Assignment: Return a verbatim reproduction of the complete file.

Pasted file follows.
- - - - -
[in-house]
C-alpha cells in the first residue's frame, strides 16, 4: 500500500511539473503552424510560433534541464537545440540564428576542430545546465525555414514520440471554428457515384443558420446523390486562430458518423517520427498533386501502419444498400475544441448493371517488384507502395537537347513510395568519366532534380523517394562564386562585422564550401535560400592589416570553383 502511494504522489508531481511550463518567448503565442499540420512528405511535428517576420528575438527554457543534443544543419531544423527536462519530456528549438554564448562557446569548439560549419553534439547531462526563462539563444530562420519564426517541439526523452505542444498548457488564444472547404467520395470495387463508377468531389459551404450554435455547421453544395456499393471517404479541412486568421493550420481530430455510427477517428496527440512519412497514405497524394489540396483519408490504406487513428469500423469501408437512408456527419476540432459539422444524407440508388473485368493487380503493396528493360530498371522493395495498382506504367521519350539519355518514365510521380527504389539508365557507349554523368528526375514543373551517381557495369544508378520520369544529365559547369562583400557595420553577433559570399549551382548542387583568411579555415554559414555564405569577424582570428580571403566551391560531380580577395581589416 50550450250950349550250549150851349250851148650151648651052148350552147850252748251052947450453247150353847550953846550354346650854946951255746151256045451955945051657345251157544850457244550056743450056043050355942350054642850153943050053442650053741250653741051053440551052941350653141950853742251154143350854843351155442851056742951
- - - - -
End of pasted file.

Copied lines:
[in-house]
C-alpha cells in the first residue's frame, strides 16, 4: 500500500511539473503552424510560433534541464537545440540564428576542430545546465525555414514520440471554428457515384443558420446523390486562430458518423517520427498533386501502419444498400475544441448493371517488384507502395537537347513510395568519366532534380523517394562564386562585422564550401535560400592589416570553383 502511494504522489508531481511550463518567448503565442499540420512528405511535428517576420528575438527554457543534443544543419531544423527536462519530456528549438554564448562557446569548439560549419553534439547531462526563462539563444530562420519564426517541439526523452505542444498548457488564444472547404467520395470495387463508377468531389459551404450554435455547421453544395456499393471517404479541412486568421493550420481530430455510427477517428496527440512519412497514405497524394489540396483519408490504406487513428469500423469501408437512408456527419476540432459539422444524407440508388473485368493487380503493396528493360530498371522493395495498382506504367521519350539519355518514365510521380527504389539508365557507349554523368528526375514543373551517381557495369544508378520520369544529365559547369562583400557595420553577433559570399549551382548542387583568411579555415554559414555564405569577424582570428580571403566551391560531380580577395581589416 50550450250950349550250549150851349250851148650151648651052148350552147850252748251052947450453247150353847550953846550354346650854946951255746151256045451955945051657345251157544850457244550056743450056043050355942350054642850153943050053442650053741250653741051053440551052941350653141950853742251154143350854843351155442851056742951